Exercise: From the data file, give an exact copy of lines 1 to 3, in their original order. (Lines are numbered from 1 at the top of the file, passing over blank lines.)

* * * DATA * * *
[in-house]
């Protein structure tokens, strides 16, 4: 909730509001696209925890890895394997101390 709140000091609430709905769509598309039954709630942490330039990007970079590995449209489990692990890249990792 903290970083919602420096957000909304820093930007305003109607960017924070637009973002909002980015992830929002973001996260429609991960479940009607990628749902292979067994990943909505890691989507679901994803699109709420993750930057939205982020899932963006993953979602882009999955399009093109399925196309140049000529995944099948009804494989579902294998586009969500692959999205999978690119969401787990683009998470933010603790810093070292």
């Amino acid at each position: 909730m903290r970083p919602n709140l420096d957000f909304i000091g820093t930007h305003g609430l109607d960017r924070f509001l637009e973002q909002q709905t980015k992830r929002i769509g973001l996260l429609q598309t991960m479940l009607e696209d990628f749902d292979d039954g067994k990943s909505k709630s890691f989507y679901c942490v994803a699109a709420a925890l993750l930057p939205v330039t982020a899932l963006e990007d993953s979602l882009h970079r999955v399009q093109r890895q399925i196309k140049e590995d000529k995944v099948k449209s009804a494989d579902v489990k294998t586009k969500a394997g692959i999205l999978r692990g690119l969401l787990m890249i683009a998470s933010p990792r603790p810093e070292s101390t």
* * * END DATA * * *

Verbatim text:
[in-house]
């Protein structure tokens, strides 16, 4: 909730509001696209925890890895394997101390 709140000091609430709905769509598309039954709630942490330039990007970079590995449209489990692990890249990792 903290970083919602420096957000909304820093930007305003109607960017924070637009973002909002980015992830929002973001996260429609991960479940009607990628749902292979067994990943909505890691989507679901994803699109709420993750930057939205982020899932963006993953979602882009999955399009093109399925196309140049000529995944099948009804494989579902294998586009969500692959999205999978690119969401787990683009998470933010603790810093070292």
């Amino acid at each position: 909730m903290r970083p919602n709140l420096d957000f909304i000091g820093t930007h305003g609430l109607d960017r924070f509001l637009e973002q909002q709905t980015k992830r929002i769509g973001l996260l429609q598309t991960m479940l009607e696209d990628f749902d292979d039954g067994k990943s909505k709630s890691f989507y679901c942490v994803a699109a709420a925890l993750l930057p939205v330039t982020a899932l963006e990007d993953s979602l882009h970079r999955v399009q093109r890895q399925i196309k140049e590995d000529k995944v099948k449209s009804a494989d579902v489990k294998t586009k969500a394997g692959i999205l999978r692990g690119l969401l787990m890249i683009a998470s933010p990792r603790p810093e070292s101390t």